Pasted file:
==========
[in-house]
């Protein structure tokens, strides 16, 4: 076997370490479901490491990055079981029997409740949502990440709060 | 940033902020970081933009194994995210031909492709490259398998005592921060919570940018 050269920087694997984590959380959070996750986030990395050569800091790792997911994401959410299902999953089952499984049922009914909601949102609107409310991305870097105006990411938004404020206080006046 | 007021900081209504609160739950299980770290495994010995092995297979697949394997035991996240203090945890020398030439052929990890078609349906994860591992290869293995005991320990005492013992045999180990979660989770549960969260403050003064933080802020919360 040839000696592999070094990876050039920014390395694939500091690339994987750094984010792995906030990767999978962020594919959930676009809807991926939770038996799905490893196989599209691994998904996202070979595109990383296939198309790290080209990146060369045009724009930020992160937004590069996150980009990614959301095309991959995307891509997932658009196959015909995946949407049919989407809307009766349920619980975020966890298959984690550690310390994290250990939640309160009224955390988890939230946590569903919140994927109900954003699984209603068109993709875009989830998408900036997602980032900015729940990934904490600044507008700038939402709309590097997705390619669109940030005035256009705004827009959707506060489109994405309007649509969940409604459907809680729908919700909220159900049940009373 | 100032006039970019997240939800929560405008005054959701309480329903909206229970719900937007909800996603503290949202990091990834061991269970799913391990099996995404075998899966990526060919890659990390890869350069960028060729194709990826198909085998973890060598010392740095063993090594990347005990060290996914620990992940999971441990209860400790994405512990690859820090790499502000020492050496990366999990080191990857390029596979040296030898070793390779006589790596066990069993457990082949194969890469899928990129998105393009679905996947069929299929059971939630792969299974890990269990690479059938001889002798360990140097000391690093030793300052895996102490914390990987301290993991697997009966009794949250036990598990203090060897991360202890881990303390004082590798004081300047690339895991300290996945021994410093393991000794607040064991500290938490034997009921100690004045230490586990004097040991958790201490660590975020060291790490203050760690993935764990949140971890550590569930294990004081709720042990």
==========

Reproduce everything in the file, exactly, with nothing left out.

[in-house]
């Protein structure tokens, strides 16, 4: 076997370490479901490491990055079981029997409740949502990440709060 | 940033902020970081933009194994995210031909492709490259398998005592921060919570940018 050269920087694997984590959380959070996750986030990395050569800091790792997911994401959410299902999953089952499984049922009914909601949102609107409310991305870097105006990411938004404020206080006046 | 007021900081209504609160739950299980770290495994010995092995297979697949394997035991996240203090945890020398030439052929990890078609349906994860591992290869293995005991320990005492013992045999180990979660989770549960969260403050003064933080802020919360 040839000696592999070094990876050039920014390395694939500091690339994987750094984010792995906030990767999978962020594919959930676009809807991926939770038996799905490893196989599209691994998904996202070979595109990383296939198309790290080209990146060369045009724009930020992160937004590069996150980009990614959301095309991959995307891509997932658009196959015909995946949407049919989407809307009766349920619980975020966890298959984690550690310390994290250990939640309160009224955390988890939230946590569903919140994927109900954003699984209603068109993709875009989830998408900036997602980032900015729940990934904490600044507008700038939402709309590097997705390619669109940030005035256009705004827009959707506060489109994405309007649509969940409604459907809680729908919700909220159900049940009373 | 100032006039970019997240939800929560405008005054959701309480329903909206229970719900937007909800996603503290949202990091990834061991269970799913391990099996995404075998899966990526060919890659990390890869350069960028060729194709990826198909085998973890060598010392740095063993090594990347005990060290996914620990992940999971441990209860400790994405512990690859820090790499502000020492050496990366999990080191990857390029596979040296030898070793390779006589790596066990069993457990082949194969890469899928990129998105393009679905996947069929299929059971939630792969299974890990269990690479059938001889002798360990140097000391690093030793300052895996102490914390990987301290993991697997009966009794949250036990598990203090060897991360202890881990303390004082590798004081300047690339895991300290996945021994410093393991000794607040064991500290938490034997009921100690004045230490586990004097040991958790201490660590975020060291790490203050760690993935764990949140971890550590569930294990004081709720042990």